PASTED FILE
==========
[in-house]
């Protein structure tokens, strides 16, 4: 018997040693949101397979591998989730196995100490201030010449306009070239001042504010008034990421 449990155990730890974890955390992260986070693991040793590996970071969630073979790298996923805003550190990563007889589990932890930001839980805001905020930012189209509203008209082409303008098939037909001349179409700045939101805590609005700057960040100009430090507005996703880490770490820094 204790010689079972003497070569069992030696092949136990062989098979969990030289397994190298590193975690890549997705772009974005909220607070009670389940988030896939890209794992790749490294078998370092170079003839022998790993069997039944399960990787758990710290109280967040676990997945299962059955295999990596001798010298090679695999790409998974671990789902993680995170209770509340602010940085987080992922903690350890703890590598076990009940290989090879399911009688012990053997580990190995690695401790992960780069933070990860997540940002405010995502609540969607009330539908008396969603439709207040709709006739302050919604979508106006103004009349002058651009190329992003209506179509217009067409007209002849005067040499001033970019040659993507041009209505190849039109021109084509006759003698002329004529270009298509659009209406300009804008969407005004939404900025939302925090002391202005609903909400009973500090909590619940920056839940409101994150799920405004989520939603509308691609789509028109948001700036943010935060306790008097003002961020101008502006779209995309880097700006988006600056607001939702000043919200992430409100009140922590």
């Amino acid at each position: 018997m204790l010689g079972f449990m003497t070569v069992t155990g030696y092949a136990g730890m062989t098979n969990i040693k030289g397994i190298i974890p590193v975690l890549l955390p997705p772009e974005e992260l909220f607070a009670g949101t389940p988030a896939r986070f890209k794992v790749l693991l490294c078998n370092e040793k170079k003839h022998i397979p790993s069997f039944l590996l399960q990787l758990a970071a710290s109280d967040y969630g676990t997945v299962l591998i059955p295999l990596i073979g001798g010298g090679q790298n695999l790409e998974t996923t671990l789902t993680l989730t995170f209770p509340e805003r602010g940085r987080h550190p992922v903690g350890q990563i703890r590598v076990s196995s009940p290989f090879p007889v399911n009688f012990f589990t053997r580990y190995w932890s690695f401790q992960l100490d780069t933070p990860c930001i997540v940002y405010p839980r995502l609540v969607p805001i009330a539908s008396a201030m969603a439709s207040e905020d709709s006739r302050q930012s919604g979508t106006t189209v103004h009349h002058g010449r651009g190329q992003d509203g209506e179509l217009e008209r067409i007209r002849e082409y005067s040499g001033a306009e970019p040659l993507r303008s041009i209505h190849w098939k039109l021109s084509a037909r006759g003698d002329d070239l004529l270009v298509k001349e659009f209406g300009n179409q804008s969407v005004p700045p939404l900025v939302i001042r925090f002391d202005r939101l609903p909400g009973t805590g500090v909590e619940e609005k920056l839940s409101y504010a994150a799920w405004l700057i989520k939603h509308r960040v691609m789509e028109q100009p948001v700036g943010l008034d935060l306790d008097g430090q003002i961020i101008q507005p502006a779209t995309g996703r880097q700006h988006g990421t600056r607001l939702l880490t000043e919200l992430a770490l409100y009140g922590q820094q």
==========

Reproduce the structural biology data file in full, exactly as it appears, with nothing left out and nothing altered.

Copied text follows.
[in-house]
């Protein structure tokens, strides 16, 4: 018997040693949101397979591998989730196995100490201030010449306009070239001042504010008034990421 449990155990730890974890955390992260986070693991040793590996970071969630073979790298996923805003550190990563007889589990932890930001839980805001905020930012189209509203008209082409303008098939037909001349179409700045939101805590609005700057960040100009430090507005996703880490770490820094 204790010689079972003497070569069992030696092949136990062989098979969990030289397994190298590193975690890549997705772009974005909220607070009670389940988030896939890209794992790749490294078998370092170079003839022998790993069997039944399960990787758990710290109280967040676990997945299962059955295999990596001798010298090679695999790409998974671990789902993680995170209770509340602010940085987080992922903690350890703890590598076990009940290989090879399911009688012990053997580990190995690695401790992960780069933070990860997540940002405010995502609540969607009330539908008396969603439709207040709709006739302050919604979508106006103004009349002058651009190329992003209506179509217009067409007209002849005067040499001033970019040659993507041009209505190849039109021109084509006759003698002329004529270009298509659009209406300009804008969407005004939404900025939302925090002391202005609903909400009973500090909590619940920056839940409101994150799920405004989520939603509308691609789509028109948001700036943010935060306790008097003002961020101008502006779209995309880097700006988006600056607001939702000043919200992430409100009140922590």
């Amino acid at each position: 018997m204790l010689g079972f449990m003497t070569v069992t155990g030696y092949a136990g730890m062989t098979n969990i040693k030289g397994i190298i974890p590193v975690l890549l955390p997705p772009e974005e992260l909220f607070a009670g949101t389940p988030a896939r986070f890209k794992v790749l693991l490294c078998n370092e040793k170079k003839h022998i397979p790993s069997f039944l590996l399960q990787l758990a970071a710290s109280d967040y969630g676990t997945v299962l591998i059955p295999l990596i073979g001798g010298g090679q790298n695999l790409e998974t996923t671990l789902t993680l989730t995170f209770p509340e805003r602010g940085r987080h550190p992922v903690g350890q990563i703890r590598v076990s196995s009940p290989f090879p007889v399911n009688f012990f589990t053997r580990y190995w932890s690695f401790q992960l100490d780069t933070p990860c930001i997540v940002y405010p839980r995502l609540v969607p805001i009330a539908s008396a201030m969603a439709s207040e905020d709709s006739r302050q930012s919604g979508t106006t189209v103004h009349h002058g010449r651009g190329q992003d509203g209506e179509l217009e008209r067409i007209r002849e082409y005067s040499g001033a306009e970019p040659l993507r303008s041009i209505h190849w098939k039109l021109s084509a037909r006759g003698d002329d070239l004529l270009v298509k001349e659009f209406g300009n179409q804008s969407v005004p700045p939404l900025v939302i001042r925090f002391d202005r939101l609903p909400g009973t805590g500090v909590e619940e609005k920056l839940s409101y504010a994150a799920w405004l700057i989520k939603h509308r960040v691609m789509e028109q100009p948001v700036g943010l008034d935060l306790d008097g430090q003002i961020i101008q507005p502006a779209t995309g996703r880097q700006h988006g990421t600056r607001l939702l880490t000043e919200l992430a770490l409100y009140g922590q820094q």